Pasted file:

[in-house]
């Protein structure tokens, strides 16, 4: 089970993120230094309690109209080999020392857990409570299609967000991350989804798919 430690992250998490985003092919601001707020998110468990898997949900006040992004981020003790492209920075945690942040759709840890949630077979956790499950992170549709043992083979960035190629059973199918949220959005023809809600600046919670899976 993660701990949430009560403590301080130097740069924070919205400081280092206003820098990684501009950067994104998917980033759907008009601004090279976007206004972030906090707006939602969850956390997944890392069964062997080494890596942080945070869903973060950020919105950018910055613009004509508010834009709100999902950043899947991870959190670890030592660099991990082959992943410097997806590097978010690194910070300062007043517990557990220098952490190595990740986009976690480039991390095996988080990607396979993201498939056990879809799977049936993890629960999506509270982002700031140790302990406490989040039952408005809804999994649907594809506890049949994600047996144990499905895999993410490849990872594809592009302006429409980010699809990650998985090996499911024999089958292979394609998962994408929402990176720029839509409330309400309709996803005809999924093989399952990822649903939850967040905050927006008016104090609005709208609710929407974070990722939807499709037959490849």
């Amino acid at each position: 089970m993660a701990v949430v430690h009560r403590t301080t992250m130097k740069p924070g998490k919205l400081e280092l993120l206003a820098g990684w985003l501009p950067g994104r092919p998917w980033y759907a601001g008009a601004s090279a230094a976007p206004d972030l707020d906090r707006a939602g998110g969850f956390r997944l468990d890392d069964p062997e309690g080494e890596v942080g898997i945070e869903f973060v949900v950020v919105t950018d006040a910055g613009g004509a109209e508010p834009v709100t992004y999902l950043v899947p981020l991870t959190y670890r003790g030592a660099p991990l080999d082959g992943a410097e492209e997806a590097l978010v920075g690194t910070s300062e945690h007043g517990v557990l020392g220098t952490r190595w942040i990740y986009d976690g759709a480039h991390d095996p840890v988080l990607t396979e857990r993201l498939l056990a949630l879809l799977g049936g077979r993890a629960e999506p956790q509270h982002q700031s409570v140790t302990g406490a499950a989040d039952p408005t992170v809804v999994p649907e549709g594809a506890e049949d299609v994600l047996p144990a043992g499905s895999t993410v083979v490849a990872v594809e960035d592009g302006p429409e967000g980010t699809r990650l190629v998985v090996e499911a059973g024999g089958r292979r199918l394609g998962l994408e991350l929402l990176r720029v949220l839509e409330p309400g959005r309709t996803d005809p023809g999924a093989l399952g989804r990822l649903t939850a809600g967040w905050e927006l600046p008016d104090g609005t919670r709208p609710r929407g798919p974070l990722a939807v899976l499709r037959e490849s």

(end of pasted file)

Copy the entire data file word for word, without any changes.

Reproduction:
[in-house]
């Protein structure tokens, strides 16, 4: 089970993120230094309690109209080999020392857990409570299609967000991350989804798919 430690992250998490985003092919601001707020998110468990898997949900006040992004981020003790492209920075945690942040759709840890949630077979956790499950992170549709043992083979960035190629059973199918949220959005023809809600600046919670899976 993660701990949430009560403590301080130097740069924070919205400081280092206003820098990684501009950067994104998917980033759907008009601004090279976007206004972030906090707006939602969850956390997944890392069964062997080494890596942080945070869903973060950020919105950018910055613009004509508010834009709100999902950043899947991870959190670890030592660099991990082959992943410097997806590097978010690194910070300062007043517990557990220098952490190595990740986009976690480039991390095996988080990607396979993201498939056990879809799977049936993890629960999506509270982002700031140790302990406490989040039952408005809804999994649907594809506890049949994600047996144990499905895999993410490849990872594809592009302006429409980010699809990650998985090996499911024999089958292979394609998962994408929402990176720029839509409330309400309709996803005809999924093989399952990822649903939850967040905050927006008016104090609005709208609710929407974070990722939807499709037959490849």
């Amino acid at each position: 089970m993660a701990v949430v430690h009560r403590t301080t992250m130097k740069p924070g998490k919205l400081e280092l993120l206003a820098g990684w985003l501009p950067g994104r092919p998917w980033y759907a601001g008009a601004s090279a230094a976007p206004d972030l707020d906090r707006a939602g998110g969850f956390r997944l468990d890392d069964p062997e309690g080494e890596v942080g898997i945070e869903f973060v949900v950020v919105t950018d006040a910055g613009g004509a109209e508010p834009v709100t992004y999902l950043v899947p981020l991870t959190y670890r003790g030592a660099p991990l080999d082959g992943a410097e492209e997806a590097l978010v920075g690194t910070s300062e945690h007043g517990v557990l020392g220098t952490r190595w942040i990740y986009d976690g759709a480039h991390d095996p840890v988080l990607t396979e857990r993201l498939l056990a949630l879809l799977g049936g077979r993890a629960e999506p956790q509270h982002q700031s409570v140790t302990g406490a499950a989040d039952p408005t992170v809804v999994p649907e549709g594809a506890e049949d299609v994600l047996p144990a043992g499905s895999t993410v083979v490849a990872v594809e960035d592009g302006p429409e967000g980010t699809r990650l190629v998985v090996e499911a059973g024999g089958r292979r199918l394609g998962l994408e991350l929402l990176r720029v949220l839509e409330p309400g959005r309709t996803d005809p023809g999924a093989l399952g989804r990822l649903t939850a809600g967040w905050e927006l600046p008016d104090g609005t919670r709208p609710r929407g798919p974070l990722a939807v899976l499709r037959e490849s």